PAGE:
before, as long as they drive a fuel-efficient car. But in both cases there would still be incentive to drive less and drive a more efficient car.”

Whitehead and Frank’s ad hoc team is pushing ICBC to do a pilot project with volunteer drivers. So far the insurance company isn’t biting, claiming it prefers to base insurance prices on risk rather than mileage. It also says it already has enough different insurance categories to reflect miles driven, and PAYD insurance is too
complicated to administer.

Given the simplicity, fairness and flexibility in this proposal, the aggressiveness of the premier’s targets and the urgency of dealing with traffic congestion, it’s time for ICBC to stretch a bit. ·

Written by Stephen Rees

October 17, 2007 at 6:54 am

3 Responses

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  1. […] a comment » The Tyee continues the campaign for Pay As You Drive car insurance, which this blog also has done for some years (as you can see from those links). As […]

  2. Interesting.. back in the 90s I’d be against this.. I did average 20,000 km/year; 28 km round trip to work, a 800km round trip to Kelowna and a multi-thousand annual road trip to Utah, or South Dakota, or a Vancouver-Chicago-LA Route 66 trip. Back then PAYG insurance was billed as a way to cut driving in the GVRD, yet I’d be penalized for those road trips.

    In the 2000’s, I’ve cut the 28km day drive in favour of SkyTrain, only vacationed out-of-province twice (Winnepeg and back in ’04, Maritimes (with rental car) in ’06), and semi-voluntarily was car free for 7 months in 09-10.) Even though I now have a vehicle, I’ve put less than 400 km on the car since May 29th; if the bus service is frequent, I’ll take the bus (or SkyTrain, as having an unlimited bus pass for my weekday work commute is much the same as the unlimited auto insurance. Last week the wife and I took our first “Sunday Drive”, to Garry Point park, and trolling the berry farms south of Steveston Highway (setting the cruise at 50 km/h and being passed by everyone, including buses), it is nice to have a vehicle to do that; we would not have been able to do this via transit)….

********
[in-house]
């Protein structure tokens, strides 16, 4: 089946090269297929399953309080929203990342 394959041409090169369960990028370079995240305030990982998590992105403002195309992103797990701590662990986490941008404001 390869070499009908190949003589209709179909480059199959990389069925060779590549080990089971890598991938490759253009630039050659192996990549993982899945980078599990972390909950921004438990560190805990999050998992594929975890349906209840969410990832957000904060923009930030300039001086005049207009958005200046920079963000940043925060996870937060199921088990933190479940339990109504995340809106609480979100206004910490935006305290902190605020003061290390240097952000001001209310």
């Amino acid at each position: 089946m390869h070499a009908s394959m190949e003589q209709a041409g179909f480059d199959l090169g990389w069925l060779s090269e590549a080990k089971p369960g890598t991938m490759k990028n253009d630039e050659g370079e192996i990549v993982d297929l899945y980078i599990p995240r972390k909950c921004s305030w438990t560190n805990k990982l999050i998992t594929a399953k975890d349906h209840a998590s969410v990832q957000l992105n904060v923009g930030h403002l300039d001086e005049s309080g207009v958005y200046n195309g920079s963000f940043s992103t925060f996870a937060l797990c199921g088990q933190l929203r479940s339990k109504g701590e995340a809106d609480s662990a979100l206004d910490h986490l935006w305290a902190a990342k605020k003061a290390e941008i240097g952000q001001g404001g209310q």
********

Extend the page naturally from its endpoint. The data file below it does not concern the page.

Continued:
I’m not sure if I have a point here, certainly having an unlimited transit pass skews the ‘take the car, or the bus’ decision, but I agree that 15 minutes is not “frequent”…. sure I can time by departure from home to match the schedule, but for the return trip, the prospect of just missing the bus and waiting for 15 minutes skews the decision in favour of using the car.

    Dave 2

    July 15, 2010 at 11:29 pm

  3. … and I’m not sure that “Frequent driving is a key factor in your chance of having an accident” is necessarily true. On the one hand, you’re right, a friend of mine who drove a truck in the GVRD put on hundreds of thousands of km’s a year and was involved in a few accidents, probably due to the “law of averages”.

    OTOH, *where* you drive makes a difference, my early 80s commute 15km from Duncan to Crofton in theory was safer than my 90s commute from Kits to Brentwood due to the lack of intersections and traffic, and those multi-thousand km US road trips were often on freeways with the lowest accident/VMT.

    I guess what I’m saying is, the system we have now, where those who have bad driving records pay more for insurance does work, and (despite the differences between gas-guzzlers and econo-compacts), those who drive more DO pay more, via the many taxes on gasoline.

    Dave 2

    July 15, 2010 at 11:54 pm